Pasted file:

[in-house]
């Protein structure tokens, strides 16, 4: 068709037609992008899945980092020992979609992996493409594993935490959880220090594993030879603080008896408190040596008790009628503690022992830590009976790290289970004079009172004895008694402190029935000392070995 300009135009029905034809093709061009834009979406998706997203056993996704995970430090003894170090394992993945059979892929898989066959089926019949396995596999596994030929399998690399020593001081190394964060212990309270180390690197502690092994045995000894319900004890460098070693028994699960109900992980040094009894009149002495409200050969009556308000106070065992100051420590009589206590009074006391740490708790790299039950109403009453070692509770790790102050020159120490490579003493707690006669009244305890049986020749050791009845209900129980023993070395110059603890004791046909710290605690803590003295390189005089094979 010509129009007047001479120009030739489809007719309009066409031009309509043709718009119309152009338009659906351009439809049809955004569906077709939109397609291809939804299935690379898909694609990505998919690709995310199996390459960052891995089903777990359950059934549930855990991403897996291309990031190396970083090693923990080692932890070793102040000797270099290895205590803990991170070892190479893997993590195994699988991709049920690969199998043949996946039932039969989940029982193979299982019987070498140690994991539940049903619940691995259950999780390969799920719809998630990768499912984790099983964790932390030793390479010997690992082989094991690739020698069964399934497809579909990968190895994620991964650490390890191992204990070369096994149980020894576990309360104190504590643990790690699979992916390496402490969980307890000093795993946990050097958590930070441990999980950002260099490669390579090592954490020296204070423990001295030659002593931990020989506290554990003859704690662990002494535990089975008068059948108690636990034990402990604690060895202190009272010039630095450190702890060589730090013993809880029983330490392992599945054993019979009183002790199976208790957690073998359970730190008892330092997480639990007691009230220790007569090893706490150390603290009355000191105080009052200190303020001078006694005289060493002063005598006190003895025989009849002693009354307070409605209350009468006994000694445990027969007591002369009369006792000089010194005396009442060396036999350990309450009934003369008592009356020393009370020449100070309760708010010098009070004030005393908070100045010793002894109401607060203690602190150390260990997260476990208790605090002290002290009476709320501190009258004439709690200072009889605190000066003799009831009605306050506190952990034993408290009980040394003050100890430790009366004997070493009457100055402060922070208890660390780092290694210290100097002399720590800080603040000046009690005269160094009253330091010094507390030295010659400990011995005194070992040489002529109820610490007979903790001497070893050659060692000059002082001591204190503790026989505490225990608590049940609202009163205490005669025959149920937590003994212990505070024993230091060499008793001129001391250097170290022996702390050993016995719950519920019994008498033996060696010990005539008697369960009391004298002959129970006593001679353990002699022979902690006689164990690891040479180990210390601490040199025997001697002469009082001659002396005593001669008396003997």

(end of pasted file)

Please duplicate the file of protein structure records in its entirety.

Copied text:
[in-house]
């Protein structure tokens, strides 16, 4: 068709037609992008899945980092020992979609992996493409594993935490959880220090594993030879603080008896408190040596008790009628503690022992830590009976790290289970004079009172004895008694402190029935000392070995 300009135009029905034809093709061009834009979406998706997203056993996704995970430090003894170090394992993945059979892929898989066959089926019949396995596999596994030929399998690399020593001081190394964060212990309270180390690197502690092994045995000894319900004890460098070693028994699960109900992980040094009894009149002495409200050969009556308000106070065992100051420590009589206590009074006391740490708790790299039950109403009453070692509770790790102050020159120490490579003493707690006669009244305890049986020749050791009845209900129980023993070395110059603890004791046909710290605690803590003295390189005089094979 010509129009007047001479120009030739489809007719309009066409031009309509043709718009119309152009338009659906351009439809049809955004569906077709939109397609291809939804299935690379898909694609990505998919690709995310199996390459960052891995089903777990359950059934549930855990991403897996291309990031190396970083090693923990080692932890070793102040000797270099290895205590803990991170070892190479893997993590195994699988991709049920690969199998043949996946039932039969989940029982193979299982019987070498140690994991539940049903619940691995259950999780390969799920719809998630990768499912984790099983964790932390030793390479010997690992082989094991690739020698069964399934497809579909990968190895994620991964650490390890191992204990070369096994149980020894576990309360104190504590643990790690699979992916390496402490969980307890000093795993946990050097958590930070441990999980950002260099490669390579090592954490020296204070423990001295030659002593931990020989506290554990003859704690662990002494535990089975008068059948108690636990034990402990604690060895202190009272010039630095450190702890060589730090013993809880029983330490392992599945054993019979009183002790199976208790957690073998359970730190008892330092997480639990007691009230220790007569090893706490150390603290009355000191105080009052200190303020001078006694005289060493002063005598006190003895025989009849002693009354307070409605209350009468006994000694445990027969007591002369009369006792000089010194005396009442060396036999350990309450009934003369008592009356020393009370020449100070309760708010010098009070004030005393908070100045010793002894109401607060203690602190150390260990997260476990208790605090002290002290009476709320501190009258004439709690200072009889605190000066003799009831009605306050506190952990034993408290009980040394003050100890430790009366004997070493009457100055402060922070208890660390780092290694210290100097002399720590800080603040000046009690005269160094009253330091010094507390030295010659400990011995005194070992040489002529109820610490007979903790001497070893050659060692000059002082001591204190503790026989505490225990608590049940609202009163205490005669025959149920937590003994212990505070024993230091060499008793001129001391250097170290022996702390050993016995719950519920019994008498033996060696010990005539008697369960009391004298002959129970006593001679353990002699022979902690006689164990690891040479180990210390601490040199025997001697002469009082001659002396005593001669008396003997």